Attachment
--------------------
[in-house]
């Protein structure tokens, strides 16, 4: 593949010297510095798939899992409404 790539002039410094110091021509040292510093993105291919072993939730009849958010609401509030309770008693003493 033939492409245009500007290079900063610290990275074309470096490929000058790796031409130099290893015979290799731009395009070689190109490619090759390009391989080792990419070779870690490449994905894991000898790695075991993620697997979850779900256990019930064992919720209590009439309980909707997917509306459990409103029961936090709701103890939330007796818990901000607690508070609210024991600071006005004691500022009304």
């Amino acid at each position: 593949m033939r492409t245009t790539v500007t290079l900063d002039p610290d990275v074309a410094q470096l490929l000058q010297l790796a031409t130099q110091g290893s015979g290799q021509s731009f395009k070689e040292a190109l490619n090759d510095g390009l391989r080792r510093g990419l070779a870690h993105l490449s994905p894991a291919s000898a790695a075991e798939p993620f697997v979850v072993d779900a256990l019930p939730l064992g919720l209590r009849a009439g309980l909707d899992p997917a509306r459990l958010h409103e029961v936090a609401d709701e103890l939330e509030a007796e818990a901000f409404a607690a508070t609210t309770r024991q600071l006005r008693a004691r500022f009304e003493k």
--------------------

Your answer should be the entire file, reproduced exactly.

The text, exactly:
[in-house]
């Protein structure tokens, strides 16, 4: 593949010297510095798939899992409404 790539002039410094110091021509040292510093993105291919072993939730009849958010609401509030309770008693003493 033939492409245009500007290079900063610290990275074309470096490929000058790796031409130099290893015979290799731009395009070689190109490619090759390009391989080792990419070779870690490449994905894991000898790695075991993620697997979850779900256990019930064992919720209590009439309980909707997917509306459990409103029961936090709701103890939330007796818990901000607690508070609210024991600071006005004691500022009304």
């Amino acid at each position: 593949m033939r492409t245009t790539v500007t290079l900063d002039p610290d990275v074309a410094q470096l490929l000058q010297l790796a031409t130099q110091g290893s015979g290799q021509s731009f395009k070689e040292a190109l490619n090759d510095g390009l391989r080792r510093g990419l070779a870690h993105l490449s994905p894991a291919s000898a790695a075991e798939p993620f697997v979850v072993d779900a256990l019930p939730l064992g919720l209590r009849a009439g309980l909707d899992p997917a509306r459990l958010h409103e029961v936090a609401d709701e103890l939330e509030a007796e818990a901000f409404a607690a508070t609210t309770r024991q600071l006005r008693a004691r500022f009304e003493k």